~ Step 3. Transfer to a food storage container and refrigerate for several hours or overnight, until nicely thickened (for perfect taste and consistency, overnight is best).
Note: Dressing may be stored in the refrigerator for up to one week (or the shelf life of the expiration date on the buttermilk). If fresh ingredients are added, the shelf-life is shortened to 3 days. For this reason, I stir any fresh ingredients in 1-2 hours prior to serving. Stir prior to serving chilled. Yield: 2 1/2 cups.
Prepping & lightly-pounding the chicken tenderloin patties:
~ Step 1. Cover a cutting board or work surface with a layer of plastic wrap. Curl up, "doughnut-style"...
12 large boneless, skinless chicken breast tenderloins, no substitutions, close to room temperature (Note: I remove them from the refrigerator 30-45 minutes prior to starting. If the tenders are too cold, they will lose their "doughnut" shape when you pound them, and, they will not cook through to the the center in the time it takes to prevent the crispy outside coating from over-browning.)
... tightly overlapping their ends. Cover with a second layer of plastic and firmly press down on their tops w/the palm of your hand to "glue" them together.
~ Step 2. Using the flat side of a meat mallet, gently-pound them, until they are half their original thickness and about twice their size. Twelve pounded-patties appear in the small photo above.
Setting up the assembly line (left to right) & deep-frying:
One 8" x 8" x 2" dish containing 1 cup dry pancake mix.
One medium bowl containing 1 1/2 cups pancake mix whisked with 1 1/2 cups beer.
One 8" x 8" x 2" dish containing 8-ounces panko breadcrumbs.
Deep-fryer w/peanut oil heated to 375° according to manufacturer's specifications.
Misc: 3-minute timer, tongs, cooling rack, paper towels, sea salt grinder.
~ Step 1. When everything is measured and in place, whisk together the pancake mix and beer. Set aside for about 5 minutes before starting the frying process. This will give the batter time to thicken to a drizzly consistency. If at any point during the frying process (even at the outset) if the batter seems or gets too thick, whisk in a little more beer (or some water) to maintain a drizzly consistency.
~Step 2. Working in batches of 3 chicken patties at a time, dredge each one in the dry pancake mix to coat it on all sides. Note: I fry 3 at a time because that is what fits comfortably in the basket of my fryer without overcrowding it. Next, move up the assembly line and dip each pattie into the batter. As you lift each one out of the batter, hold it over the bowl for a second or two, to allow the batter to drizzle back into the bowl. As you batter dip each one, place it into the dish of panko. Coat patties on all sides in the panko.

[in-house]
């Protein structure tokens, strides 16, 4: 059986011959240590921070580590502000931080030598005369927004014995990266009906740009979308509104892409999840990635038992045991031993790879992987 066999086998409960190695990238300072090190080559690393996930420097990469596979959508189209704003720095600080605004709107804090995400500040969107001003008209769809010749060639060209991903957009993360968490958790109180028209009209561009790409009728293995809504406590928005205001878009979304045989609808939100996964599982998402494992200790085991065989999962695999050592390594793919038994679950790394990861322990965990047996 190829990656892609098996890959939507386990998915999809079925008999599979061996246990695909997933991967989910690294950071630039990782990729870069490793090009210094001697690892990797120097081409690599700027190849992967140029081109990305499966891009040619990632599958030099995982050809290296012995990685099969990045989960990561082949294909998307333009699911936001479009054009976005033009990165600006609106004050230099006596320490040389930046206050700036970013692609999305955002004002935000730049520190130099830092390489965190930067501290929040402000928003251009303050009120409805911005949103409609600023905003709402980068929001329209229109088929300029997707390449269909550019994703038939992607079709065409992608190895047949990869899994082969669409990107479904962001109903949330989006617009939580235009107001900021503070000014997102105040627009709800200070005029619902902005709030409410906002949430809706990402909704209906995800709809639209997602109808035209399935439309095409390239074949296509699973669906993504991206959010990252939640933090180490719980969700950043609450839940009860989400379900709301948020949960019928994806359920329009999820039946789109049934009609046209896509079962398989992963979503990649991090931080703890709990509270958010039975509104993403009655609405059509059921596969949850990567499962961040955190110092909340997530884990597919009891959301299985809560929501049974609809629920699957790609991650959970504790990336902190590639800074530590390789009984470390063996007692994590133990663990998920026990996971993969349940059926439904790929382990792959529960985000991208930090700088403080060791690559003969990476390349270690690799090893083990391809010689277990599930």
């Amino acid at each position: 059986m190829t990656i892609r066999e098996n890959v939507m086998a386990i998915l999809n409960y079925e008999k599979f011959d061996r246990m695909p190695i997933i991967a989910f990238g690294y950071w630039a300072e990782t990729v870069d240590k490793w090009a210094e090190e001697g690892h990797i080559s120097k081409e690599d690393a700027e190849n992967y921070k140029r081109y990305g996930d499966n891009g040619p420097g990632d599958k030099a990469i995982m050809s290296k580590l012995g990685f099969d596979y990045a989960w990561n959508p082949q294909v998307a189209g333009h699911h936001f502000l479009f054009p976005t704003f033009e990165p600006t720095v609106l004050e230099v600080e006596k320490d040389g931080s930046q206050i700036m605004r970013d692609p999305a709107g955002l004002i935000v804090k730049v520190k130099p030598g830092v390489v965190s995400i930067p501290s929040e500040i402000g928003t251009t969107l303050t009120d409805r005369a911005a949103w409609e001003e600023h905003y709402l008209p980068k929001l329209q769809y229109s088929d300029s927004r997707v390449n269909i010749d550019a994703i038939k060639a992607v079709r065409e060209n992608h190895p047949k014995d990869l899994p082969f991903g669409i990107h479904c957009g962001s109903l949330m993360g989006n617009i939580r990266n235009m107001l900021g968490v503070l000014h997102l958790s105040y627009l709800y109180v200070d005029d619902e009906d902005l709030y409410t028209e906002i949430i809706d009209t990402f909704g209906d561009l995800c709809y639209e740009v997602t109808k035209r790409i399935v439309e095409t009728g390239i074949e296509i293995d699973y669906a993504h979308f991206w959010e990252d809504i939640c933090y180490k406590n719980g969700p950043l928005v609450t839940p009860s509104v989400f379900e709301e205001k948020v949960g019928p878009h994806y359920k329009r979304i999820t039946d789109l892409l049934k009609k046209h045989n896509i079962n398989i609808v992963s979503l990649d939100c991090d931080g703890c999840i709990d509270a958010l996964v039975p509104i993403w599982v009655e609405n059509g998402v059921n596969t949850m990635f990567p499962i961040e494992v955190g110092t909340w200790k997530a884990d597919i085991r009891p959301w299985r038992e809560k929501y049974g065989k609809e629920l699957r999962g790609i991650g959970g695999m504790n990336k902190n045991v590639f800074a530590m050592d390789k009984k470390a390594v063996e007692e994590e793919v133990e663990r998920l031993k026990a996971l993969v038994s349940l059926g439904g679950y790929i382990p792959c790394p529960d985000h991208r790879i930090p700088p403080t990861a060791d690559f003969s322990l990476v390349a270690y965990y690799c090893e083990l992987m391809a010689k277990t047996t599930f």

~ Step 3. By hand, carefully and gently, drop/lower each patty into the hot 375° oil (don't place them directly in the basket). Close the fryer lid and fry 4-5 minutes. Chicken patties will be a deep golden brown. Do not overcook.
~ Step 7. Open fryer lid and slowly lift basket up and out of deep-fryer. Transfer patties to a wire rack that has been placed over a few layers of paper towels. Tip: To transfer the patties , I simply tilt the basket onto its side directly over the rack. Using tongs is tricky -- it can be done but it's an easy way to damage (rip, tear or poke holes in) their crust.
Immediately sprinkle chicken patties w/a grinding of sea salt.
Repeat the dredging, dipping and coating process until all patties are deep fried. Serve hot (almost immediately), warm (within 30 minutes), or at room temperature (within 1 hour). There's more: trust me when I tell you, chicken patties will remain crunchy well past the four hour mark, so, do not hesitate for one moment to fry them (and do your cleanup) well in advance of serving.
Super-crispy on the outside & super-tender on the inside:
I've yet to taste a better chicken patty in any sandwich:
Happy-Valley-Ranch Deep-Fried Chicken Sandwich: Recipe yields 2 1/2 cups homemade Ranch dressing and 12 chicken sandwiches.
Special Equipment List: medium mixing bowl; whisk; 4-cup food storage container w/lid; 2 shallow 8" x 8" x 2" baking dishes or 9" pie dishes; medium-large bowl; whisk; cutting board; plastic wrap; flat-sided meat mallet; deep-fryer; 3-minute egg timer; tongs (use at your own risk); paper towels; wire cooling rack
Cook's Note: For a classic Italian recipe for a delightfully-delicate, lightly-pounded, traditionally-breaded, pan-fried chicken cutlet bursting with buttery lemon flavor, click into Categories 3, 12 or 20 to get my recipe for ~ A Flash-in-Pan Dinner: Chicken all Milanese ~.
"We are all in this food world together." ~ Melanie Preschutti
(Recipe, Commentary and Photos courtesy of Melanie's Kitchen/Copyright 2017)